When planning your office Christmas party, here are a few words of advice to you as an employer, to ensure your party is a successful event with no disastrous consequences.
Whilst this post is written from a UK HR standpoint we are sure that some of the issues will be of importance to the global community.
Any social gathering that’s organised by the Company, held inside or outside of working hours – either at office premises or at another venue – constitutes an extension of the workplace, according to case law.
This means you’re likely to be held liable for the behaviour of your staff who may become a little ‘too intoxicated’ or who become ‘too ardent’ towards others.
So it’s vital you monitor and deal with any improper behaviour that may occur, as it could be regarded as an act of harassment and you could be liable for any claim made.
The Equality Act 2010 (in the UK) provides greater protection from third party harassment (who may be colleagues, clients, suppliers, contractors or even members of the public).
This can be critical where you don’t have exclusive use of the Christmas party venue. Additionally, unwanted conduct of a sexual nature (even jokes or banter) can amount to sexual harassment, even though the behaviour was unintentional – this is irrelevant as the main consideration is the effect it has had on the recipient.
Where alcohol is provided or on offer at the Christmas party, you also need to be aware of the potential implications: according to case law, if a member of staff is dismissed following inappropriate behaviour at the party which was alcohol induced, such dismissal could be considered unfair, since you may be seen as partially condoning such behaviour by having provided the alcohol in the first place.
Six Preventive Steps
1) Remind your staff of what is and is not acceptable behaviour towards others, perhaps by circulating an email prior to the party and reminding them of the Company’s disciplinary procedure and its Equal Opportunities policy.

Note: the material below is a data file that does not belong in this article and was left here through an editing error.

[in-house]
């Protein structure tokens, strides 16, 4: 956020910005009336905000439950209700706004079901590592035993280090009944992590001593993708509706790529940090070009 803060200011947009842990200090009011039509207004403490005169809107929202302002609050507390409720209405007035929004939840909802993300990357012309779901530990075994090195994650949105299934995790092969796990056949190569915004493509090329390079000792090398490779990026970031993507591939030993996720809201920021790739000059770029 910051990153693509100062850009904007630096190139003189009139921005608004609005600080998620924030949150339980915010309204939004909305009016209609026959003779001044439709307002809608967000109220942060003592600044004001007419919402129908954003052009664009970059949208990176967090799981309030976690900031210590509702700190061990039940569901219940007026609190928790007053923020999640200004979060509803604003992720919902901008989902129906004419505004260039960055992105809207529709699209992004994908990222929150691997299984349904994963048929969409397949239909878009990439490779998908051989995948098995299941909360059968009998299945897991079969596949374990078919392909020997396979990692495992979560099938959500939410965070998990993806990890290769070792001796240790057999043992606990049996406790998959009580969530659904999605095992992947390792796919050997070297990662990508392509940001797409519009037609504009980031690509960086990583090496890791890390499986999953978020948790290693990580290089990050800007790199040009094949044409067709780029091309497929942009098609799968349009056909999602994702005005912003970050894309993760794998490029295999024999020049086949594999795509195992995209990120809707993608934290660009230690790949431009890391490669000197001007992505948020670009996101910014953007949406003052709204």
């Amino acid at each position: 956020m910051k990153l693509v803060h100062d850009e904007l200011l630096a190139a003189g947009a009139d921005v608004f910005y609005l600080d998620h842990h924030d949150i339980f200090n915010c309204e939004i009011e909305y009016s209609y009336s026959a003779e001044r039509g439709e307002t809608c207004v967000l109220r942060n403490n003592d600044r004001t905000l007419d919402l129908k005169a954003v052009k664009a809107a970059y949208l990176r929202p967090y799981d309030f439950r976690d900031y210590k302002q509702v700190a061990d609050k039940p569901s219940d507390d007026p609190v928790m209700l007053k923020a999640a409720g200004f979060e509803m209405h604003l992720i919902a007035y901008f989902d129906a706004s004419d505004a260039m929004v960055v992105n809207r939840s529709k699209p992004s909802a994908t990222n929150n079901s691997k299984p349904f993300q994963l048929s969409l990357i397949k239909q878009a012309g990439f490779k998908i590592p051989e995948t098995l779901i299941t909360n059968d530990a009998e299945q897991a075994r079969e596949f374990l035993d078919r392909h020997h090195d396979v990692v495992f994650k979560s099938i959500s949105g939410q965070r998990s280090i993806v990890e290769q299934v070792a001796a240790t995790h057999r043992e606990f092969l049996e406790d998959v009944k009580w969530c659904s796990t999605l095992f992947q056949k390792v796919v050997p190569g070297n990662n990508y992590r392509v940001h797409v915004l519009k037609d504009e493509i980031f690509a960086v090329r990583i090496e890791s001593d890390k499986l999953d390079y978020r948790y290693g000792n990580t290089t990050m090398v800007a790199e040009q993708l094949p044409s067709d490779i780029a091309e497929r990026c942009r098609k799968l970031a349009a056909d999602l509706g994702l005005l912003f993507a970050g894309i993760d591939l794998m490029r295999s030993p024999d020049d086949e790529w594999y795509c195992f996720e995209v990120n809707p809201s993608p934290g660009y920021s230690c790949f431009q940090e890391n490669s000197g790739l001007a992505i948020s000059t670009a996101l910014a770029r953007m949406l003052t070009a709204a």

2) Impress upon staff the need to portray a professional image of the Company at all times and not to act in a way that could cause offence to others or bring the Company into disrepute.
3) Try to ensure that staff don’t drink excessive amounts of alcohol (which could trigger aggressive behaviour) and remind them that they are not permitted to drive whilst under the influence of alcohol.
4) For those who have to work the following day, remind them that alcohol can stay in the system for some hours afterwards, so they might even be over the limit in the morning, should they need to drive to work.
5) Consider how staff will get to and from the party: it may be possible to provide some form of transport or at least issue local taxi numbers for them to use if required.
6) Warn staff that any alcohol induced absence will be treated as a disciplinary offence and decide what action will be taken should this arise.
Finally, a properly organised Christmas party will reap benefits in terms of team building and motivation so it should not be abandoned altogether – however a little planning and forewarning could make all the difference.